Personally, I don't think there's intelligent life on other planets. Why should other planets be any different from this one?

— Bob Monkhouse

How we know Mars has liquid water on its surface

How we know Mars has liquid water on its surface

by Ethan Siegel

Water on Mars


Of all the planets in the solar system other than our own, Mars is the one place with the most Earth-like past. Geological features on the surface such as dried up riverbeds, sedimentary patterns, mineral spherules nicknamed "blueberries," and evidence of liquid-based erosion all tell the same story: that of a wet, watery past. But although we've found plenty of evidence for molecular water on Mars in the solid (ice) and gaseous (vapor) states, including in icecaps, clouds and subsurface ices exposed (and sublimated) by digging, that in no way meant there'd be water in its liquid phase today.

Sure, water flowed on the surface of Mars during the first billion years of the solar system, perhaps producing an ocean a mile deep, though the ocean presence is still much debated. Given that life on Earth took hold well within that time, it’s conceivable that Mars was once a rich, living planet as well. But unlike Earth, Mars is small: small enough that its interior cooled and lost its protective magnetic field, enabling the sun's solar wind to strip its atmosphere away. Without a significant atmosphere, the liquid phase of water became a virtual impossibility, and Mars became the arid world we know it to be today.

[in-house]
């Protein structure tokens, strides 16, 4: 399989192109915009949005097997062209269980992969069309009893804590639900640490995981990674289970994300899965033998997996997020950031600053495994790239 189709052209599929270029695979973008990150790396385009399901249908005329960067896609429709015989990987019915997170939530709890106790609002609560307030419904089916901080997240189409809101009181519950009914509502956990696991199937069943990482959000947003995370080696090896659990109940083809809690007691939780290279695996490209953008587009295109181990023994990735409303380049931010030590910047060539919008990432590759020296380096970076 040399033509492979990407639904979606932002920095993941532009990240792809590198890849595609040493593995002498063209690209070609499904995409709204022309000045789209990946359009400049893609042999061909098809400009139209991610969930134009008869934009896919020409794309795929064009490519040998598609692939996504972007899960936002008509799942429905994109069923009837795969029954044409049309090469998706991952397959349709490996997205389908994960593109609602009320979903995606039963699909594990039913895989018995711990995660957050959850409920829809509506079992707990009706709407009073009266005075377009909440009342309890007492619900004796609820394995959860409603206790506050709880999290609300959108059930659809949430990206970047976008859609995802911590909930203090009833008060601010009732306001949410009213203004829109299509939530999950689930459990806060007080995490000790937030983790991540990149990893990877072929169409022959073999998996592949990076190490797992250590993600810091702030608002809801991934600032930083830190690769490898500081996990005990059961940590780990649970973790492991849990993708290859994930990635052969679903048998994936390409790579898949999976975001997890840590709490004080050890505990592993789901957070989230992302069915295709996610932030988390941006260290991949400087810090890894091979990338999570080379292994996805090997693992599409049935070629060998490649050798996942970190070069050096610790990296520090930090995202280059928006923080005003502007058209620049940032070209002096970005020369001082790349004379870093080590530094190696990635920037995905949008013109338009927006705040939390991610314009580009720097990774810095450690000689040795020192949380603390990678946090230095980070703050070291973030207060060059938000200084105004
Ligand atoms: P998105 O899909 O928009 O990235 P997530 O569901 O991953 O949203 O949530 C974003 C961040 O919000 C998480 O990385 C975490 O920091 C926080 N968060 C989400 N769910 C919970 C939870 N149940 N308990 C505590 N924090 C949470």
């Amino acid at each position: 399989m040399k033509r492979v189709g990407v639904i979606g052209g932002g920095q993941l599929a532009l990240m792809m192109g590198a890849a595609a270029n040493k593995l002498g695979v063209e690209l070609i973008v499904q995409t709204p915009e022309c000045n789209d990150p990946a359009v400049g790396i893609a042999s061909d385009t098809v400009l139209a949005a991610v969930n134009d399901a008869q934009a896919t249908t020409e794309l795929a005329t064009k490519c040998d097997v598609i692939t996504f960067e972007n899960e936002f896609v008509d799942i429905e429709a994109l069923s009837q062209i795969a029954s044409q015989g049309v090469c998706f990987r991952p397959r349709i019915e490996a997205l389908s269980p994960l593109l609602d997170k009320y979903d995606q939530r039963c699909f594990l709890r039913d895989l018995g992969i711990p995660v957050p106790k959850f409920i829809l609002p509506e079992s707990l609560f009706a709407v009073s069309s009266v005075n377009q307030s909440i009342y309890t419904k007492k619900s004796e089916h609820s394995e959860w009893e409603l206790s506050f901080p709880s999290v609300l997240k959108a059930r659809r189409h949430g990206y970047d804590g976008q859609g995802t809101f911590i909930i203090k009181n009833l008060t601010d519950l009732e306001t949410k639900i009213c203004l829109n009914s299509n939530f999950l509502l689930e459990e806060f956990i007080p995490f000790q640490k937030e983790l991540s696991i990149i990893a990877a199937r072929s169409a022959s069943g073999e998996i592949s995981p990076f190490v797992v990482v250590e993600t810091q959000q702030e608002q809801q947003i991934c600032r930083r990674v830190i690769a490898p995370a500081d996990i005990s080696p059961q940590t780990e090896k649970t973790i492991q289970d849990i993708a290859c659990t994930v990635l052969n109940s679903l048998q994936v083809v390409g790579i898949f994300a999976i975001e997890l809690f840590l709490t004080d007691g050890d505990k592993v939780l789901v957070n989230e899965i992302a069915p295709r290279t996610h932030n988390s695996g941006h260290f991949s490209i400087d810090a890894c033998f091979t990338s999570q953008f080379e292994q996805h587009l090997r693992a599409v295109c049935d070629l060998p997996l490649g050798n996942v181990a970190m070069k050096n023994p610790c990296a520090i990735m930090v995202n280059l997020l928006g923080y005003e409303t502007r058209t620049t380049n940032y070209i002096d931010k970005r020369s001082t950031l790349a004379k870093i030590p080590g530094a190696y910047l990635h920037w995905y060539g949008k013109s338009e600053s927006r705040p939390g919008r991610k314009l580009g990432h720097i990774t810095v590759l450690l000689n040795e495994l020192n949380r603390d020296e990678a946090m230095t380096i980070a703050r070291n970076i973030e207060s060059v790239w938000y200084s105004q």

But certain ions—potassium, calcium, sodium, magnesium, chloride and fluoride, among others—get left behind when the liquid water disappears, leaving a “salt” residue of mineral salts (that may include table salt, sodium chloride) on the surface. While pure liquid water may not persist at standard Martian pressures and temperatures, extremely salty, briny water can indeed stay in a liquid state for extended periods under the conditions on the Red Planet. It's more of a "sandy crust" like you'd experience on the shore when the tide goes out than the flowing waters we're used to in rivers on Earth, but it means that under the right temperature conditions, liquid water does exist on Mars today, at least in small amounts.

The measured presence and concentration of these salts, found in the dark streaks that come and go on steep crater walls, combined with our knowledge of how water behaves under certain physical and chemical conditions and the observations of changing features on the Martian surface supports the idea that this is the action of liquid water. Short of taking a sample and analyzing it in situ on Mars, this is the best current evidence we have for liquid water on our red neighbor. Next up? Finding out if there are any single-celled organisms hardy enough to survive and thrive under those conditions, possibly even native to Mars itself!


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